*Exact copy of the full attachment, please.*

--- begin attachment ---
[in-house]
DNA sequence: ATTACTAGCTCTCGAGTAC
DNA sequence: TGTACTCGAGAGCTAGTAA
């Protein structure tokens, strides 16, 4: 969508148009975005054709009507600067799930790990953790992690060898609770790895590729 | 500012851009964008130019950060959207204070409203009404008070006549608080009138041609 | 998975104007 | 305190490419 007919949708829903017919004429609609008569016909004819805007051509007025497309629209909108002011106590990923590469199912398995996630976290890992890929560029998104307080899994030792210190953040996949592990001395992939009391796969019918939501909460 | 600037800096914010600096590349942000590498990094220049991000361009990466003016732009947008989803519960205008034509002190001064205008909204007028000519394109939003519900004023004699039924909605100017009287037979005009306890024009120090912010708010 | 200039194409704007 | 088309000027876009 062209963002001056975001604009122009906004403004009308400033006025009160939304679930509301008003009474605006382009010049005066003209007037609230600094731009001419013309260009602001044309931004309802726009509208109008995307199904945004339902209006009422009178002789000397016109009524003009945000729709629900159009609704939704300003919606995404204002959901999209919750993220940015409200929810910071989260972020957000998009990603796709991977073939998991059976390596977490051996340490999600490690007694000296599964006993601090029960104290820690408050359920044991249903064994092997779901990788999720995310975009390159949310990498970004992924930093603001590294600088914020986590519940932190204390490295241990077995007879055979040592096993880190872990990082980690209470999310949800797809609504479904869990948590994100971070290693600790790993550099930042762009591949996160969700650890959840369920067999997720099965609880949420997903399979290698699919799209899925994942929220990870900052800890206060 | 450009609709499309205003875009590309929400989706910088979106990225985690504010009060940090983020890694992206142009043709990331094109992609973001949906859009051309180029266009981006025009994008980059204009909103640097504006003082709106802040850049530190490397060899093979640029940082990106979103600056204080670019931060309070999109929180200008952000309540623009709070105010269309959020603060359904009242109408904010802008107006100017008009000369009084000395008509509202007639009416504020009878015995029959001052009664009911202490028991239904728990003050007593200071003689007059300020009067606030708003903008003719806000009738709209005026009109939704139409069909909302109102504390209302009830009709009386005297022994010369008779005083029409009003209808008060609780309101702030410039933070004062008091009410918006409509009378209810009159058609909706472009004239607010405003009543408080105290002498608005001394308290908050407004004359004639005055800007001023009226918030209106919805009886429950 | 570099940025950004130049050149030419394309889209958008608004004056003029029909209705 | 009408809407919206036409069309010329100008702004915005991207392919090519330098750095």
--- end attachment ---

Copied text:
[in-house]
DNA sequence: ATTACTAGCTCTCGAGTAC
DNA sequence: TGTACTCGAGAGCTAGTAA
């Protein structure tokens, strides 16, 4: 969508148009975005054709009507600067799930790990953790992690060898609770790895590729 | 500012851009964008130019950060959207204070409203009404008070006549608080009138041609 | 998975104007 | 305190490419 007919949708829903017919004429609609008569016909004819805007051509007025497309629209909108002011106590990923590469199912398995996630976290890992890929560029998104307080899994030792210190953040996949592990001395992939009391796969019918939501909460 | 600037800096914010600096590349942000590498990094220049991000361009990466003016732009947008989803519960205008034509002190001064205008909204007028000519394109939003519900004023004699039924909605100017009287037979005009306890024009120090912010708010 | 200039194409704007 | 088309000027876009 062209963002001056975001604009122009906004403004009308400033006025009160939304679930509301008003009474605006382009010049005066003209007037609230600094731009001419013309260009602001044309931004309802726009509208109008995307199904945004339902209006009422009178002789000397016109009524003009945000729709629900159009609704939704300003919606995404204002959901999209919750993220940015409200929810910071989260972020957000998009990603796709991977073939998991059976390596977490051996340490999600490690007694000296599964006993601090029960104290820690408050359920044991249903064994092997779901990788999720995310975009390159949310990498970004992924930093603001590294600088914020986590519940932190204390490295241990077995007879055979040592096993880190872990990082980690209470999310949800797809609504479904869990948590994100971070290693600790790993550099930042762009591949996160969700650890959840369920067999997720099965609880949420997903399979290698699919799209899925994942929220990870900052800890206060 | 450009609709499309205003875009590309929400989706910088979106990225985690504010009060940090983020890694992206142009043709990331094109992609973001949906859009051309180029266009981006025009994008980059204009909103640097504006003082709106802040850049530190490397060899093979640029940082990106979103600056204080670019931060309070999109929180200008952000309540623009709070105010269309959020603060359904009242109408904010802008107006100017008009000369009084000395008509509202007639009416504020009878015995029959001052009664009911202490028991239904728990003050007593200071003689007059300020009067606030708003903008003719806000009738709209005026009109939704139409069909909302109102504390209302009830009709009386005297022994010369008779005083029409009003209808008060609780309101702030410039933070004062008091009410918006409509009378209810009159058609909706472009004239607010405003009543408080105290002498608005001394308290908050407004004359004639005055800007001023009226918030209106919805009886429950 | 570099940025950004130049050149030419394309889209958008608004004056003029029909209705 | 009408809407919206036409069309010329100008702004915005991207392919090519330098750095």